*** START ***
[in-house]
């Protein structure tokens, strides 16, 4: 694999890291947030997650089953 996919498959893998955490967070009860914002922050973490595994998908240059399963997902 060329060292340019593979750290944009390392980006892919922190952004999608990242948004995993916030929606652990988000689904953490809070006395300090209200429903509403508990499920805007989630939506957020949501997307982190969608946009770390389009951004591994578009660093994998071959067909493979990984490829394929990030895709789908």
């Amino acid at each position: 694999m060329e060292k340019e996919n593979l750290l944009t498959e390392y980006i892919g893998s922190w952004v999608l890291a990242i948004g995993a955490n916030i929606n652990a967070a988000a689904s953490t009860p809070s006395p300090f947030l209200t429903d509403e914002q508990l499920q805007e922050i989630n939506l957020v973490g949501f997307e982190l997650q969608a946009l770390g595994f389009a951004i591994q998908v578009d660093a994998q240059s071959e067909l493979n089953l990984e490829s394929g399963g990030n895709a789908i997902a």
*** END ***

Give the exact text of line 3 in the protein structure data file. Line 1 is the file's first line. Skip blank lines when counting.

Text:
């Amino acid at each position: 694999m060329e060292k340019e996919n593979l750290l944009t498959e390392y980006i892919g893998s922190w952004v999608l890291a990242i948004g995993a955490n916030i929606n652990a967070a988000a689904s953490t009860p809070s006395p300090f947030l209200t429903d509403e914002q508990l499920q805007e922050i989630n939506l957020v973490g949501f997307e982190l997650q969608a946009l770390g595994f389009a951004i591994q998908v578009d660093a994998q240059s071959e067909l493979n089953l990984e490829s394929g399963g990030n895709a789908i997902a």